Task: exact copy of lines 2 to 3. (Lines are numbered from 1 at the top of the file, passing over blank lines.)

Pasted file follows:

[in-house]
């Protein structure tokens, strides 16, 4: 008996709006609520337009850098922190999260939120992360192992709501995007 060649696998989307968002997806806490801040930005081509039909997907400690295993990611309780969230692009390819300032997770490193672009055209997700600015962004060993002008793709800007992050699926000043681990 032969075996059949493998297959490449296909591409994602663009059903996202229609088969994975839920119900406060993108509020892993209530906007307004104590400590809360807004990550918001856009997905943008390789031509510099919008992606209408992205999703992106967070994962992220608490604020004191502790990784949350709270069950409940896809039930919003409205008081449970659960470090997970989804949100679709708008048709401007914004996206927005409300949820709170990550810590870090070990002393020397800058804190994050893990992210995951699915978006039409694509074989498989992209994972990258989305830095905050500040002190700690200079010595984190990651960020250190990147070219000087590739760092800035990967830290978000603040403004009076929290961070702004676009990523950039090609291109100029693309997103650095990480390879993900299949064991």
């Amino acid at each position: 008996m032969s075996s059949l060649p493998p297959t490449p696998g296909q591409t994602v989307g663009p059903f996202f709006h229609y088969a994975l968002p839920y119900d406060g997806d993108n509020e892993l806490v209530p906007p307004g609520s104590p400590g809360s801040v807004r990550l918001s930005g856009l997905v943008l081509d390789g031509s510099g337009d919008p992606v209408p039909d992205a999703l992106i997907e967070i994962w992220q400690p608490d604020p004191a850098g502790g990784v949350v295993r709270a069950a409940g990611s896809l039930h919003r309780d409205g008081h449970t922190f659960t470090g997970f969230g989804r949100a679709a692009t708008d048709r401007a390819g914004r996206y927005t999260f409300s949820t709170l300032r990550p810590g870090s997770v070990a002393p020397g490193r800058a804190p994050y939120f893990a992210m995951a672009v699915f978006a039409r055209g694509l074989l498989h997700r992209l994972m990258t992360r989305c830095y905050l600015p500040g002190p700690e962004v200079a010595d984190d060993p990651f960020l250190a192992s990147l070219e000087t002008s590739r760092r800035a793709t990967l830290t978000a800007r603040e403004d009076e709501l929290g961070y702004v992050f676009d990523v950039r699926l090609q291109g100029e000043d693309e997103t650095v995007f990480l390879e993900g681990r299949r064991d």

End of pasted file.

């Protein structure tokens, strides 16, 4: 008996709006609520337009850098922190999260939120992360192992709501995007 060649696998989307968002997806806490801040930005081509039909997907400690295993990611309780969230692009390819300032997770490193672009055209997700600015962004060993002008793709800007992050699926000043681990 032969075996059949493998297959490449296909591409994602663009059903996202229609088969994975839920119900406060993108509020892993209530906007307004104590400590809360807004990550918001856009997905943008390789031509510099919008992606209408992205999703992106967070994962992220608490604020004191502790990784949350709270069950409940896809039930919003409205008081449970659960470090997970989804949100679709708008048709401007914004996206927005409300949820709170990550810590870090070990002393020397800058804190994050893990992210995951699915978006039409694509074989498989992209994972990258989305830095905050500040002190700690200079010595984190990651960020250190990147070219000087590739760092800035990967830290978000603040403004009076929290961070702004676009990523950039090609291109100029693309997103650095990480390879993900299949064991």
């Amino acid at each position: 008996m032969s075996s059949l060649p493998p297959t490449p696998g296909q591409t994602v989307g663009p059903f996202f709006h229609y088969a994975l968002p839920y119900d406060g997806d993108n509020e892993l806490v209530p906007p307004g609520s104590p400590g809360s801040v807004r990550l918001s930005g856009l997905v943008l081509d390789g031509s510099g337009d919008p992606v209408p039909d992205a999703l992106i997907e967070i994962w992220q400690p608490d604020p004191a850098g502790g990784v949350v295993r709270a069950a409940g990611s896809l039930h919003r309780d409205g008081h449970t922190f659960t470090g997970f969230g989804r949100a679709a692009t708008d048709r401007a390819g914004r996206y927005t999260f409300s949820t709170l300032r990550p810590g870090s997770v070990a002393p020397g490193r800058a804190p994050y939120f893990a992210m995951a672009v699915f978006a039409r055209g694509l074989l498989h997700r992209l994972m990258t992360r989305c830095y905050l600015p500040g002190p700690e962004v200079a010595d984190d060993p990651f960020l250190a192992s990147l070219e000087t002008s590739r760092r800035a793709t990967l830290t978000a800007r603040e403004d009076e709501l929290g961070y702004v992050f676009d990523v950039r699926l090609q291109g100029e000043d693309e997103t650095v995007f990480l390879e993900g681990r299949r064991d």